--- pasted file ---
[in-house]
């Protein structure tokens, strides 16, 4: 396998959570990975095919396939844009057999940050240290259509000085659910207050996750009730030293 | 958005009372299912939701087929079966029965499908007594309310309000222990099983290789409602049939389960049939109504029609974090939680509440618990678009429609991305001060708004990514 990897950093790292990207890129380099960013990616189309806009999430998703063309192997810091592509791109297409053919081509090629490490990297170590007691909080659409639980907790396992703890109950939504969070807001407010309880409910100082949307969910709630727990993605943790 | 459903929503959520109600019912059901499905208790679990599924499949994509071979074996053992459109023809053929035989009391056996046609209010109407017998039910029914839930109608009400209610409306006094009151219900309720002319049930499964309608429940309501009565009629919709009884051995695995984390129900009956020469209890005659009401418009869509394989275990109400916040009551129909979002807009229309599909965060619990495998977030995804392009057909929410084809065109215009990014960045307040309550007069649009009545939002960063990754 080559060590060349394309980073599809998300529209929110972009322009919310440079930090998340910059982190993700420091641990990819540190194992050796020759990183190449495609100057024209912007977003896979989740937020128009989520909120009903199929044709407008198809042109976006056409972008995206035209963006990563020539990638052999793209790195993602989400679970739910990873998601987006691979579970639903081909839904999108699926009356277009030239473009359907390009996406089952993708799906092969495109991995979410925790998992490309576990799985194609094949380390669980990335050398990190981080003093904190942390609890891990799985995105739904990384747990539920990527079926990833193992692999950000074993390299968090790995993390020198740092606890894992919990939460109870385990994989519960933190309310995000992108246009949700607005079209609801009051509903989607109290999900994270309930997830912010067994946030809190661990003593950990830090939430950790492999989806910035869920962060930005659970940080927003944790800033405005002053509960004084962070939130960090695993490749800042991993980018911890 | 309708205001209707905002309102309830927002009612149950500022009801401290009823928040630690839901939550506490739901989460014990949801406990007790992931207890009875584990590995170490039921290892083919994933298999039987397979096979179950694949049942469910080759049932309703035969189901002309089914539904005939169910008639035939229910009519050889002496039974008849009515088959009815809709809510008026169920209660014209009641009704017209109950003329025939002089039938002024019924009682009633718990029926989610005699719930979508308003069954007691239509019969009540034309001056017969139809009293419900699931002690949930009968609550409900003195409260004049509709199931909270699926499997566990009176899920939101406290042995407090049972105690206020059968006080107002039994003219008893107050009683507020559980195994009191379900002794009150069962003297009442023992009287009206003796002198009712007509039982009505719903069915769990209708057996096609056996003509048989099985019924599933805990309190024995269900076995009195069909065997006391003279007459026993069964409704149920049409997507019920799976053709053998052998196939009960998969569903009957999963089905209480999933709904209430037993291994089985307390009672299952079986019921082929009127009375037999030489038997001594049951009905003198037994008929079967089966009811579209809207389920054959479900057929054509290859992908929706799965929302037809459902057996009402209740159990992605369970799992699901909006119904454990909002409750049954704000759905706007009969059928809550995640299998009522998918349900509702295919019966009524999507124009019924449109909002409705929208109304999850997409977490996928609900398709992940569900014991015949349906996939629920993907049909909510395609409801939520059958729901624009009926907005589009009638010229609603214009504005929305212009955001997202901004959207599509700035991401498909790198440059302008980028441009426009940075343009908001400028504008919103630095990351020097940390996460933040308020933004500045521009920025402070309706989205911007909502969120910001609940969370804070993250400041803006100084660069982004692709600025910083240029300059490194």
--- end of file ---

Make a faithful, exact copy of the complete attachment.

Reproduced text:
[in-house]
């Protein structure tokens, strides 16, 4: 396998959570990975095919396939844009057999940050240290259509000085659910207050996750009730030293 | 958005009372299912939701087929079966029965499908007594309310309000222990099983290789409602049939389960049939109504029609974090939680509440618990678009429609991305001060708004990514 990897950093790292990207890129380099960013990616189309806009999430998703063309192997810091592509791109297409053919081509090629490490990297170590007691909080659409639980907790396992703890109950939504969070807001407010309880409910100082949307969910709630727990993605943790 | 459903929503959520109600019912059901499905208790679990599924499949994509071979074996053992459109023809053929035989009391056996046609209010109407017998039910029914839930109608009400209610409306006094009151219900309720002319049930499964309608429940309501009565009629919709009884051995695995984390129900009956020469209890005659009401418009869509394989275990109400916040009551129909979002807009229309599909965060619990495998977030995804392009057909929410084809065109215009990014960045307040309550007069649009009545939002960063990754 080559060590060349394309980073599809998300529209929110972009322009919310440079930090998340910059982190993700420091641990990819540190194992050796020759990183190449495609100057024209912007977003896979989740937020128009989520909120009903199929044709407008198809042109976006056409972008995206035209963006990563020539990638052999793209790195993602989400679970739910990873998601987006691979579970639903081909839904999108699926009356277009030239473009359907390009996406089952993708799906092969495109991995979410925790998992490309576990799985194609094949380390669980990335050398990190981080003093904190942390609890891990799985995105739904990384747990539920990527079926990833193992692999950000074993390299968090790995993390020198740092606890894992919990939460109870385990994989519960933190309310995000992108246009949700607005079209609801009051509903989607109290999900994270309930997830912010067994946030809190661990003593950990830090939430950790492999989806910035869920962060930005659970940080927003944790800033405005002053509960004084962070939130960090695993490749800042991993980018911890 | 309708205001209707905002309102309830927002009612149950500022009801401290009823928040630690839901939550506490739901989460014990949801406990007790992931207890009875584990590995170490039921290892083919994933298999039987397979096979179950694949049942469910080759049932309703035969189901002309089914539904005939169910008639035939229910009519050889002496039974008849009515088959009815809709809510008026169920209660014209009641009704017209109950003329025939002089039938002024019924009682009633718990029926989610005699719930979508308003069954007691239509019969009540034309001056017969139809009293419900699931002690949930009968609550409900003195409260004049509709199931909270699926499997566990009176899920939101406290042995407090049972105690206020059968006080107002039994003219008893107050009683507020559980195994009191379900002794009150069962003297009442023992009287009206003796002198009712007509039982009505719903069915769990209708057996096609056996003509048989099985019924599933805990309190024995269900076995009195069909065997006391003279007459026993069964409704149920049409997507019920799976053709053998052998196939009960998969569903009957999963089905209480999933709904209430037993291994089985307390009672299952079986019921082929009127009375037999030489038997001594049951009905003198037994008929079967089966009811579209809207389920054959479900057929054509290859992908929706799965929302037809459902057996009402209740159990992605369970799992699901909006119904454990909002409750049954704000759905706007009969059928809550995640299998009522998918349900509702295919019966009524999507124009019924449109909002409705929208109304999850997409977490996928609900398709992940569900014991015949349906996939629920993907049909909510395609409801939520059958729901624009009926907005589009009638010229609603214009504005929305212009955001997202901004959207599509700035991401498909790198440059302008980028441009426009940075343009908001400028504008919103630095990351020097940390996460933040308020933004500045521009920025402070309706989205911007909502969120910001609940969370804070993250400041803006100084660069982004692709600025910083240029300059490194």